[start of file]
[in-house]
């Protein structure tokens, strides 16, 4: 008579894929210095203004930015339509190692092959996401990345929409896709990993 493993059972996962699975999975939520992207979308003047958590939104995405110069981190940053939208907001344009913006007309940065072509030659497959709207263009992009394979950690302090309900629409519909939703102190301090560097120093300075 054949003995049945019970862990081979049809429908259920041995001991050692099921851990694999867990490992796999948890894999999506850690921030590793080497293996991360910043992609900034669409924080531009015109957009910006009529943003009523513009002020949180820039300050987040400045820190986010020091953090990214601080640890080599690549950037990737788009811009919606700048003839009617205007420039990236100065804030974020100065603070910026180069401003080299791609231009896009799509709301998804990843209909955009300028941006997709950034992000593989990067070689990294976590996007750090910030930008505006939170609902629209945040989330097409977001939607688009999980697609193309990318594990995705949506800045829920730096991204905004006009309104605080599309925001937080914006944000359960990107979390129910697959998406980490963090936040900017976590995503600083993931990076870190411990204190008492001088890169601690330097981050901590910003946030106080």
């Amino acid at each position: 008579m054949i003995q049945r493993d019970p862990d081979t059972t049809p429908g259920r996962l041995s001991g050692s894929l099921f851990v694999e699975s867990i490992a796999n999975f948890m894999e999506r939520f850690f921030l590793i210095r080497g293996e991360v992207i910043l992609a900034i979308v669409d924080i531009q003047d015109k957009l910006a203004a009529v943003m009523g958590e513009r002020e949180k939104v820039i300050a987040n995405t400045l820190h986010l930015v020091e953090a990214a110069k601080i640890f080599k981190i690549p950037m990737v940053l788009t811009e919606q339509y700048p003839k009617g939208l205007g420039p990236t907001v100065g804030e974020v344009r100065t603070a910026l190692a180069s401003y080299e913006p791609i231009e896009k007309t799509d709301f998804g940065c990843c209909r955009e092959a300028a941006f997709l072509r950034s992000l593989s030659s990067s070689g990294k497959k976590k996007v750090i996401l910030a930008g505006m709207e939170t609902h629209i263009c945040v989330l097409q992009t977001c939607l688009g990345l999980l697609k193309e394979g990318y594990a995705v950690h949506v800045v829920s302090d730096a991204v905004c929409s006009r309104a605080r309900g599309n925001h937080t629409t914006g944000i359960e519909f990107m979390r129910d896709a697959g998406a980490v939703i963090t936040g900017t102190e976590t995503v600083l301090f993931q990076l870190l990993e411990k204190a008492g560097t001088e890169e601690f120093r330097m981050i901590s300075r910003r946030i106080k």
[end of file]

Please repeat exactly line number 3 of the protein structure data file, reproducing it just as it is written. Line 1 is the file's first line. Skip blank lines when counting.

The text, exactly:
């Amino acid at each position: 008579m054949i003995q049945r493993d019970p862990d081979t059972t049809p429908g259920r996962l041995s001991g050692s894929l099921f851990v694999e699975s867990i490992a796999n999975f948890m894999e999506r939520f850690f921030l590793i210095r080497g293996e991360v992207i910043l992609a900034i979308v669409d924080i531009q003047d015109k957009l910006a203004a009529v943003m009523g958590e513009r002020e949180k939104v820039i300050a987040n995405t400045l820190h986010l930015v020091e953090a990214a110069k601080i640890f080599k981190i690549p950037m990737v940053l788009t811009e919606q339509y700048p003839k009617g939208l205007g420039p990236t907001v100065g804030e974020v344009r100065t603070a910026l190692a180069s401003y080299e913006p791609i231009e896009k007309t799509d709301f998804g940065c990843c209909r955009e092959a300028a941006f997709l072509r950034s992000l593989s030659s990067s070689g990294k497959k976590k996007v750090i996401l910030a930008g505006m709207e939170t609902h629209i263009c945040v989330l097409q992009t977001c939607l688009g990345l999980l697609k193309e394979g990318y594990a995705v950690h949506v800045v829920s302090d730096a991204v905004c929409s006009r309104a605080r309900g599309n925001h937080t629409t914006g944000i359960e519909f990107m979390r129910d896709a697959g998406a980490v939703i963090t936040g900017t102190e976590t995503v600083l301090f993931q990076l870190l990993e411990k204190a008492g560097t001088e890169e601690f120093r330097m981050i901590s300075r910003r946030i106080k």